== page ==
“His first job was at the Derringer mines of Coxe Brothers and Co., a leading mine operator in the Hazleton area,” according to a family history written by one of Damiano’s sons, the late Stanley Genetti.
He eventually was hired by the Ario Pardee Coal Co. in Lattimer and sent for his two sisters in Tyrol to keep house for him.
“At the time, the coal regions contained a large number of unmarried men who recently arrived from Europe. Seeing an opportunity to increase their income by supplying housing to these men, Damiano and his sisters opened a boarding house,” according to the account.
Thanks to the success of the boarding house, Damiano sent to Castelfondo for his wife-to-be. He and Olivia Zambotti married in 1886, had their first child in 1887, and returned to Castelfondo in 1888 so Damiano could complete his required military service.
Damiano and Olivia’s family grew to nine children in Tyrol, but with little opportunity for work, Damiano returned to America in 1901. He likely stayed with his brother, Raffaele “Ralph” Genetti, who operated a tavern in Weston. Another sister, Angeline Maddalena Genetti Recla, had a dry goods store in nearby Sheppton that sold shoes, clothing and other items to miners, according to Roach’s research.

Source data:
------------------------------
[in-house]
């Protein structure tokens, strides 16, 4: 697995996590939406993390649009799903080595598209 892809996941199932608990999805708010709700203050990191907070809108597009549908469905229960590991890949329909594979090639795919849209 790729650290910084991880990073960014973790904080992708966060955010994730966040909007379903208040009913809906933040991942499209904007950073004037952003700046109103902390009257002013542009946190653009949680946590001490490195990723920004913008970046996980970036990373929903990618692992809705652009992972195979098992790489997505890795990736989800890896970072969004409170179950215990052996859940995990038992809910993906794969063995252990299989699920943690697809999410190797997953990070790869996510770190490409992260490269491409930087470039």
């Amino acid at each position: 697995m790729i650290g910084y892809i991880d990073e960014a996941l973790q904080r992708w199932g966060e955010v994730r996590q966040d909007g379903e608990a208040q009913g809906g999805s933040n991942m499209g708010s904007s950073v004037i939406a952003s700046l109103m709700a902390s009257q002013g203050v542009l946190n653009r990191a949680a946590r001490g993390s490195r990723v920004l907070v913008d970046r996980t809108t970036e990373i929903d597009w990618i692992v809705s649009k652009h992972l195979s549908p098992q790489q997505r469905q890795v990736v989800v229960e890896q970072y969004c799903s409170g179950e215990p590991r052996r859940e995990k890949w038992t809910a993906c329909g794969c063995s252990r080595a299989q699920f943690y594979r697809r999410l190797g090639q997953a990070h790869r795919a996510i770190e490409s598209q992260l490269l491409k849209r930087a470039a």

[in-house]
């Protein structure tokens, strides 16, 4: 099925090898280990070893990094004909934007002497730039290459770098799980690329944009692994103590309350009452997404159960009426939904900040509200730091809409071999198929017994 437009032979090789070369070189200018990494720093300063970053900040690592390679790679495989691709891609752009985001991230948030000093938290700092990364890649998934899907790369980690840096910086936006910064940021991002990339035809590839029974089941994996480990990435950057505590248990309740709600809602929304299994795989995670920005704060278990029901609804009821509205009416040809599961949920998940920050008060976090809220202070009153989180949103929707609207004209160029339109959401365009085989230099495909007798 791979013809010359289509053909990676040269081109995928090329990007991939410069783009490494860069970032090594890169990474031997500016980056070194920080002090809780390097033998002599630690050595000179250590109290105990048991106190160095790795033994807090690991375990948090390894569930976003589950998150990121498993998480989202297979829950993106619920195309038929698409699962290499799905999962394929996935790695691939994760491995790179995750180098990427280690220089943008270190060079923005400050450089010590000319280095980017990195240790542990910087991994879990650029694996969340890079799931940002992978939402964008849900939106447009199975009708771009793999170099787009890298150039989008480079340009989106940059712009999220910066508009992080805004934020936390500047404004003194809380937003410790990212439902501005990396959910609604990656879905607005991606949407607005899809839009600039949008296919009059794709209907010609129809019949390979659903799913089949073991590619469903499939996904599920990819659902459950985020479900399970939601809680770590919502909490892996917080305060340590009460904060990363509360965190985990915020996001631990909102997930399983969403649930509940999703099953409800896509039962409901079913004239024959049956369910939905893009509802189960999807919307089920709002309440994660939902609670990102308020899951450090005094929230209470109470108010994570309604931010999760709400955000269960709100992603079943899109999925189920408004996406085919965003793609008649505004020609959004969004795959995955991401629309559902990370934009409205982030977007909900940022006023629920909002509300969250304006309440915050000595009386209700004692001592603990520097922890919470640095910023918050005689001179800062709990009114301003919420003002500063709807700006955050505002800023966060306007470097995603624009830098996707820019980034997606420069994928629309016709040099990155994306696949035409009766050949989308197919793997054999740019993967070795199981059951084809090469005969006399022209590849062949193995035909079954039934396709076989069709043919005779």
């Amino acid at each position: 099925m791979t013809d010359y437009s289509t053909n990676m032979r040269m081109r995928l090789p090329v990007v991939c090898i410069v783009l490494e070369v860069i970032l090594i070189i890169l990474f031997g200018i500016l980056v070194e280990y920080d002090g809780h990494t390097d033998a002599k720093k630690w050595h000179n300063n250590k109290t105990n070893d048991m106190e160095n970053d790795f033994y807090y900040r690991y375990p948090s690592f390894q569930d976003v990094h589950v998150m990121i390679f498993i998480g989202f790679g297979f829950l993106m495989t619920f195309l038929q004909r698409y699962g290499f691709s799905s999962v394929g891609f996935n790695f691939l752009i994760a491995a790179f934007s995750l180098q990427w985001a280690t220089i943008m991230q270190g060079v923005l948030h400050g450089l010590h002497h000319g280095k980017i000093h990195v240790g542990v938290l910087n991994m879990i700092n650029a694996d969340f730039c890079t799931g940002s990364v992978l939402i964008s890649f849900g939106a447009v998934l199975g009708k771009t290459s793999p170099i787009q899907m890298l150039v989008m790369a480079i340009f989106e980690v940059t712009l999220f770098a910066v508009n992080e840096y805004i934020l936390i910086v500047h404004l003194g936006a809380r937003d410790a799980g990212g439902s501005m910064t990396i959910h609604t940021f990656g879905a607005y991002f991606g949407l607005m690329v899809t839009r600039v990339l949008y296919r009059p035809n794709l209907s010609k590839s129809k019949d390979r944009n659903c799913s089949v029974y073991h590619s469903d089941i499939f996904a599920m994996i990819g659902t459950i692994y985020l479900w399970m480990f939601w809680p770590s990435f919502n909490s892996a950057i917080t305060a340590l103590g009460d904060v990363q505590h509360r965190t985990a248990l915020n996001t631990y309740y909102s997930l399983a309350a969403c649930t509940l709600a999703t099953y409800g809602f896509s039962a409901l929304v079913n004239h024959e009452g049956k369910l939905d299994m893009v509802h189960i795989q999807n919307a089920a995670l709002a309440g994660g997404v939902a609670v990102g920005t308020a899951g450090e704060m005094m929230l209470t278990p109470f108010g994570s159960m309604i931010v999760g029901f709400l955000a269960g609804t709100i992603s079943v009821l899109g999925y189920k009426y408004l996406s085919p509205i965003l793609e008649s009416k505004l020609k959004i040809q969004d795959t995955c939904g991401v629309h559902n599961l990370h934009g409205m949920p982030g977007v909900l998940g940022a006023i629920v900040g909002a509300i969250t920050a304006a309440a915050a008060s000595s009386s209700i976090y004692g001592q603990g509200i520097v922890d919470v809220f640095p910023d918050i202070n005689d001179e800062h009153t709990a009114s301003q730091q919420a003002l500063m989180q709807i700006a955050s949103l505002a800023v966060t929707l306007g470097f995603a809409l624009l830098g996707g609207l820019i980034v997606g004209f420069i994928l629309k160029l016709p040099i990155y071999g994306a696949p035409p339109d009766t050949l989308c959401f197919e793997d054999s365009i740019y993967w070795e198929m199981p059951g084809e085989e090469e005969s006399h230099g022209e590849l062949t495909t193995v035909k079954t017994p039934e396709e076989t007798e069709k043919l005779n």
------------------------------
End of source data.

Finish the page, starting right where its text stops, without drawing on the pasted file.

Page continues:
Damiano also decided to go into business for himself, and invested in the horse and cart.
“He was a door-to-door butcher selling meat, cheese and homemade Tyrolean sausage from the back of a horse-drawn wagon,” Stanley Genetti wrote in the family history.
After nine months of business in Weston, Damiano moved to Hazleton.
“The business prospered so well (in Hazleton) that he sent for my brother Leon in early 1904 to help him. The following year he sent for the remainder of his family. With the entire family to help him, Damiano continued to expand his business,” Stanley wrote.
It was hard work. Damiano woke at 4 a.m. daily to make sausage and stock his cart. Deliveries began by 8 a.m., according to Stanley. Everyone pitched in.